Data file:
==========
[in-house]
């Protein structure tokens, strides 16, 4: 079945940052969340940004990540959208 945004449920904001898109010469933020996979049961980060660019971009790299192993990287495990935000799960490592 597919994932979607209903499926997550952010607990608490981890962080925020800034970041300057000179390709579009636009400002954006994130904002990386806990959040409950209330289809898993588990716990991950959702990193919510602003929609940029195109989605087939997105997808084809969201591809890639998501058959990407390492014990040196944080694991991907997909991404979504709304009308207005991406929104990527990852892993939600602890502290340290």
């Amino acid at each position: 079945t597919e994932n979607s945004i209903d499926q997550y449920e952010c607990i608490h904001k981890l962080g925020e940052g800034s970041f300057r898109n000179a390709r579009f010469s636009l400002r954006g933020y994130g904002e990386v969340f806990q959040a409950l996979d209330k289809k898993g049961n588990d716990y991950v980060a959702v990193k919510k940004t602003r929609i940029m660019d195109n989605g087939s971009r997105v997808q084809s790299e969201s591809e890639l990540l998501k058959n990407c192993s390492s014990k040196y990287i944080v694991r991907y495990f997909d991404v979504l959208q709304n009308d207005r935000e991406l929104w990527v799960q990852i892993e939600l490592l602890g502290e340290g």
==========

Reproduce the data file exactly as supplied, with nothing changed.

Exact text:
[in-house]
């Protein structure tokens, strides 16, 4: 079945940052969340940004990540959208 945004449920904001898109010469933020996979049961980060660019971009790299192993990287495990935000799960490592 597919994932979607209903499926997550952010607990608490981890962080925020800034970041300057000179390709579009636009400002954006994130904002990386806990959040409950209330289809898993588990716990991950959702990193919510602003929609940029195109989605087939997105997808084809969201591809890639998501058959990407390492014990040196944080694991991907997909991404979504709304009308207005991406929104990527990852892993939600602890502290340290």
């Amino acid at each position: 079945t597919e994932n979607s945004i209903d499926q997550y449920e952010c607990i608490h904001k981890l962080g925020e940052g800034s970041f300057r898109n000179a390709r579009f010469s636009l400002r954006g933020y994130g904002e990386v969340f806990q959040a409950l996979d209330k289809k898993g049961n588990d716990y991950v980060a959702v990193k919510k940004t602003r929609i940029m660019d195109n989605g087939s971009r997105v997808q084809s790299e969201s591809e890639l990540l998501k058959n990407c192993s390492s014990k040196y990287i944080v694991r991907y495990f997909d991404v979504l959208q709304n009308d207005r935000e991406l929104w990527v799960q990852i892993e939600l490592l602890g502290e340290g």